Baseball Prospects.

Compared with previous years only, the outlook for the nine is not very favorable. Cook, L. S., alone remains eligible of those who played in the Yale games last year. He has given up the position of captain, but will play as usual, probably on third base, or perhaps in the field. For the rest of the material the new captain, when chosen, will have to draw from last year's substitutes and from the class nines.

It is still early to form an estimate of the strictly new material. Very little of it has shown up yet. The fall practice failed to discover any which seemed to be above the class standard. The work since the recess has been simply for men who are trying for pitcher and catcher. Of these Perry '97, and Paine '97 both give promise of making good pitchers in the course of a year or two. Wiggin, L. S., Highlands '95, and Ames '96, however, are probably the three from whom the pitcher will be drawn. Wiggin and Highlands will not go into training until after the mid-years; Ames is with the candidates and has already shown marked improvement over last year. The brunt of the pitching, however, will fall on the first two mentioned. A few months training under Keefe ought to make both of them much more effective than last spring.

To catch Wiggin and Highlands are Scannell '97, Henry '96, and O'Malley '96. O'Malley has not come out yet and of the other two Scannell possibly has an advantage over Henry. He caught on the Boston Latin School nine two years ago with a fair record. He has in him the possibilities of a strong catcher and it will rest with him to make the necessary development in the next three or four months to secure a place for himself. In case these men fail to come up to the standard, Corbett will have to go behind the bat. He prefers, however, the field, which is his natural position.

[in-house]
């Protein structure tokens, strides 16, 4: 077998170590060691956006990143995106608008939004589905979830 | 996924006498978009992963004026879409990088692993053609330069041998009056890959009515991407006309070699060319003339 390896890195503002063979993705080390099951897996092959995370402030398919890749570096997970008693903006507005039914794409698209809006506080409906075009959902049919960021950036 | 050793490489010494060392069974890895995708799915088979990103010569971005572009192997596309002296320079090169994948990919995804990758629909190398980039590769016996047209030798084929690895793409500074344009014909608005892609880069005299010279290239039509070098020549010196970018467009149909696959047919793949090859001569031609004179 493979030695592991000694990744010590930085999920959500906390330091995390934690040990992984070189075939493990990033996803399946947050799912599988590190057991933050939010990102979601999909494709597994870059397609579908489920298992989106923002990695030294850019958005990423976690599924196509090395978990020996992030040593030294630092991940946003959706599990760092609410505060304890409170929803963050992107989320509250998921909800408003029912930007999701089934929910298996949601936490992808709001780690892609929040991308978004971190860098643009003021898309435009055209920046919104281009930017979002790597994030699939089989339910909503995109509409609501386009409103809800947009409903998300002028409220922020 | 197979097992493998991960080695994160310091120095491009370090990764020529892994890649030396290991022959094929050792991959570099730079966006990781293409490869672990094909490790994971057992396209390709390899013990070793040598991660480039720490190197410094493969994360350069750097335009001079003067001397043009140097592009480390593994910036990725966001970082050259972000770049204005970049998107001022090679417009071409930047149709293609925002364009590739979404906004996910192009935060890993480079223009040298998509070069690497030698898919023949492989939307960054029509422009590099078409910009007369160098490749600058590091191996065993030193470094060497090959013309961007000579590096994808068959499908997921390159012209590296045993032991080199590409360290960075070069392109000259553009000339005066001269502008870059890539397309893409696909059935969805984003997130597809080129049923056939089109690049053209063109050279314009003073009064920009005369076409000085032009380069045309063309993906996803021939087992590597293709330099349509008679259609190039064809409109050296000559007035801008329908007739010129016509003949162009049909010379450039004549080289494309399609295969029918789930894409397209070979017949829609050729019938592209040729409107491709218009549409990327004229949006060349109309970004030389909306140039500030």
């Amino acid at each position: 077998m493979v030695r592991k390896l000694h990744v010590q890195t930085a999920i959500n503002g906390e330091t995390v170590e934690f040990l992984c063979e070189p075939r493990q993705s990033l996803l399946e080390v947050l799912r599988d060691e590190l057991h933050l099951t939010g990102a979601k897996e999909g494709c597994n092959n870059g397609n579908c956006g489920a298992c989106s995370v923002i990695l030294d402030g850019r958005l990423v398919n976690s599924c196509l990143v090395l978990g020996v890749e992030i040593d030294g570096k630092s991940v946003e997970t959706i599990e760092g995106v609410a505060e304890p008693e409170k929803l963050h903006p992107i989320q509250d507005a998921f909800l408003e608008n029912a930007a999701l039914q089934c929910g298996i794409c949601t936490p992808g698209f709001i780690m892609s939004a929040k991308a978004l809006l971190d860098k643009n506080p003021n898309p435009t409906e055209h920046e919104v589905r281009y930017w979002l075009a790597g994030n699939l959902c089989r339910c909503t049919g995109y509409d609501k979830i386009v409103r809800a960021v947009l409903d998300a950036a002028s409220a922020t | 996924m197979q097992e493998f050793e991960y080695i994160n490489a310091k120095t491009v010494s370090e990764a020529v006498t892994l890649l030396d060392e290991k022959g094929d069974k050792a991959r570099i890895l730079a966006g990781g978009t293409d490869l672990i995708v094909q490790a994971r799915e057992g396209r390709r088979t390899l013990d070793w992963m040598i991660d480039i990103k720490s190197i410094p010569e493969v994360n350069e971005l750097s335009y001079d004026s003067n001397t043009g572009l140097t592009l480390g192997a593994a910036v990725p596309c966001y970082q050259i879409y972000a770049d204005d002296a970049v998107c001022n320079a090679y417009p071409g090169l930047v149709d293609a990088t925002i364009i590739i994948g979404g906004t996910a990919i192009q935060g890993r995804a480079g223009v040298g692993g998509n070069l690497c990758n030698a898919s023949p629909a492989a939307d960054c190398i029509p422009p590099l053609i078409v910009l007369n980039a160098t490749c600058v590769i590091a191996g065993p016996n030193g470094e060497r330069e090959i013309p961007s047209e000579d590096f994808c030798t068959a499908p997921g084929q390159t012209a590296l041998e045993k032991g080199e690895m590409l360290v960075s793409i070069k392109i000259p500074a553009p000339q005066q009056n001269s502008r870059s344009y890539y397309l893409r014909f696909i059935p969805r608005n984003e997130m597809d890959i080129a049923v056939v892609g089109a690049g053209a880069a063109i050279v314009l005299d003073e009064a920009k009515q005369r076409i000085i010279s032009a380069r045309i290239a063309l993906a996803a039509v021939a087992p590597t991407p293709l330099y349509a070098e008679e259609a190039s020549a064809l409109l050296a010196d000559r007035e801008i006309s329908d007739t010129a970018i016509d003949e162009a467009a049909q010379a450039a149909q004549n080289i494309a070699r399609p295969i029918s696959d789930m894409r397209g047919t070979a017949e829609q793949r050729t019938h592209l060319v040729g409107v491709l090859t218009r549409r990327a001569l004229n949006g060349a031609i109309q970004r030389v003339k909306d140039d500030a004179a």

The other positions on the nine will be subject to close competition. The candidates will not be called out until after the mid-years. New men may come to light then, but the material which is now known to be available probably represents the best that can be had. There are two freshmen of promise, Paine and Stevenson, both from Hopkinson's School. Paine will probably try for first base in case he fails to make a favorable impression in pitching. Dickinson '94 is the only other candidate for that position.

For second base there are Hayes '96, Hapgood '94 and Lowell '94, with a possibility that Wrenn '95 will be eligible to play. Whittemore '96 stands out most promisingly for shortstop, although Linfield '94 will try for the place. In case Cook plays in the field, Steveson '97, and Winslow '96, will have the closest struggle for third base. Paul '96, who played well on into the season last year on his freshman team, is another good man.

The outfield will have a number of candidates with Corbett heading them. Gonterman '96, Paine '94, McCarthy '96, and Manley, Gr., a graduate of several years standing, are likely to prove the best men for the other two places. Naturally many who see little hope for themselves in the infield will try for the outfield, increasing considerably the competition for the positions.

There has never been a time when so few places are assured. Cook alone is a fixture; eight other players will be chosen. All in all there has not been for years so favorable an opportunity to make the 'varsity nine. The material is not as a whole of superior quality, and yet an intelligent captain and earnest effort may yet turn out another championship nine.